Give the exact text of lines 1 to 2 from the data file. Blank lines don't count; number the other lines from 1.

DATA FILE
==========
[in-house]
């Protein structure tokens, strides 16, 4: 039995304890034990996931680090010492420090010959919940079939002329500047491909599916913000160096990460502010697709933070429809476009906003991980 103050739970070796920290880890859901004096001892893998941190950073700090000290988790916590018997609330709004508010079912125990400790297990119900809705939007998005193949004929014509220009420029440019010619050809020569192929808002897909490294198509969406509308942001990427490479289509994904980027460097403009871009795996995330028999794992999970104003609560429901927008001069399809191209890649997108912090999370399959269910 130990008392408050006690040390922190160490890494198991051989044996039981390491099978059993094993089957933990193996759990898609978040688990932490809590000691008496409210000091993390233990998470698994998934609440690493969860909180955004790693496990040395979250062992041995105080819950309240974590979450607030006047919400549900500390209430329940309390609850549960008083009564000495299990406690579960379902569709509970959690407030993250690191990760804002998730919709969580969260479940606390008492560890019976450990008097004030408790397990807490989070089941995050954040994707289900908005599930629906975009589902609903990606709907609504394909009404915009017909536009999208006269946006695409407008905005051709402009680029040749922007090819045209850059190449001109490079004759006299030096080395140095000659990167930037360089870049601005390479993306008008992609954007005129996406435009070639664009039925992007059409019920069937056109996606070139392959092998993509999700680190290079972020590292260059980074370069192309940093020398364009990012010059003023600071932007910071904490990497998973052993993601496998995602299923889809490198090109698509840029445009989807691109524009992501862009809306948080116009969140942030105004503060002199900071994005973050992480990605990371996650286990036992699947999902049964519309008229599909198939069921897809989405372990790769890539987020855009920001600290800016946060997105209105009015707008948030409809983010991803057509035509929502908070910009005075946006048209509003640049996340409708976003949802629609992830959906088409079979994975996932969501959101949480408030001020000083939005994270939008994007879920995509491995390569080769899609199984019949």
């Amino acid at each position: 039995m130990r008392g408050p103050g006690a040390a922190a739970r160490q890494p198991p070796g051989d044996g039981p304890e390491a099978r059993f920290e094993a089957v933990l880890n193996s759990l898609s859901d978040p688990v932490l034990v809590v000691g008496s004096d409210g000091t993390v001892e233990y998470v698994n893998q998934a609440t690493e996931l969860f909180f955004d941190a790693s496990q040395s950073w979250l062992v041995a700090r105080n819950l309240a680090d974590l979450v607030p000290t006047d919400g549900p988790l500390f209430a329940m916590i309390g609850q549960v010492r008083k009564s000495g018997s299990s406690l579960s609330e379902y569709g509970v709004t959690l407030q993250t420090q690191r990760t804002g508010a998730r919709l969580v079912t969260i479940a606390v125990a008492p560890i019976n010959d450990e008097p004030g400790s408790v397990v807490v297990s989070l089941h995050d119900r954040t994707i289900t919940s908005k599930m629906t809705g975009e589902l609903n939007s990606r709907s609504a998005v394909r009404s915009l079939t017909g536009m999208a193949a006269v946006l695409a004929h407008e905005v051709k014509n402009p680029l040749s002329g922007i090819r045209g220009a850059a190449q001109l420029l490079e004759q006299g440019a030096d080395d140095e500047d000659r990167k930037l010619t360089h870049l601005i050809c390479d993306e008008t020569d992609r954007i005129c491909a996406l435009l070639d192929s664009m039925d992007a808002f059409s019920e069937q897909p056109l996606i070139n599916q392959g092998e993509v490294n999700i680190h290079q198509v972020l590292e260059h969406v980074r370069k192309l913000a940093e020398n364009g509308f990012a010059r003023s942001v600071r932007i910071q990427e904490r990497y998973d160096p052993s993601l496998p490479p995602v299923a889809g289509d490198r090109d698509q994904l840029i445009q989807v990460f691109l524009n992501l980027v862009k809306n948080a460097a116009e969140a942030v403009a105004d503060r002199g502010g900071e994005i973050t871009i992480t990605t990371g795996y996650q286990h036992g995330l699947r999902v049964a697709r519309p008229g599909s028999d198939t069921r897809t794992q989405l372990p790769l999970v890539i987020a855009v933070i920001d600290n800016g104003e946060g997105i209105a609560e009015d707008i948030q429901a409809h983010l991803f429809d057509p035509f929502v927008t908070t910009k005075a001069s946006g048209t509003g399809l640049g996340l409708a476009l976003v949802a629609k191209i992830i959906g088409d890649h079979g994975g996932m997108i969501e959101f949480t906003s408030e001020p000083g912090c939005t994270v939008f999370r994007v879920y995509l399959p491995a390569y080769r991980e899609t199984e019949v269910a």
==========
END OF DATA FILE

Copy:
[in-house]
């Protein structure tokens, strides 16, 4: 039995304890034990996931680090010492420090010959919940079939002329500047491909599916913000160096990460502010697709933070429809476009906003991980 103050739970070796920290880890859901004096001892893998941190950073700090000290988790916590018997609330709004508010079912125990400790297990119900809705939007998005193949004929014509220009420029440019010619050809020569192929808002897909490294198509969406509308942001990427490479289509994904980027460097403009871009795996995330028999794992999970104003609560429901927008001069399809191209890649997108912090999370399959269910 130990008392408050006690040390922190160490890494198991051989044996039981390491099978059993094993089957933990193996759990898609978040688990932490809590000691008496409210000091993390233990998470698994998934609440690493969860909180955004790693496990040395979250062992041995105080819950309240974590979450607030006047919400549900500390209430329940309390609850549960008083009564000495299990406690579960379902569709509970959690407030993250690191990760804002998730919709969580969260479940606390008492560890019976450990008097004030408790397990807490989070089941995050954040994707289900908005599930629906975009589902609903990606709907609504394909009404915009017909536009999208006269946006695409407008905005051709402009680029040749922007090819045209850059190449001109490079004759006299030096080395140095000659990167930037360089870049601005390479993306008008992609954007005129996406435009070639664009039925992007059409019920069937056109996606070139392959092998993509999700680190290079972020590292260059980074370069192309940093020398364009990012010059003023600071932007910071904490990497998973052993993601496998995602299923889809490198090109698509840029445009989807691109524009992501862009809306948080116009969140942030105004503060002199900071994005973050992480990605990371996650286990036992699947999902049964519309008229599909198939069921897809989405372990790769890539987020855009920001600290800016946060997105209105009015707008948030409809983010991803057509035509929502908070910009005075946006048209509003640049996340409708976003949802629609992830959906088409079979994975996932969501959101949480408030001020000083939005994270939008994007879920995509491995390569080769899609199984019949």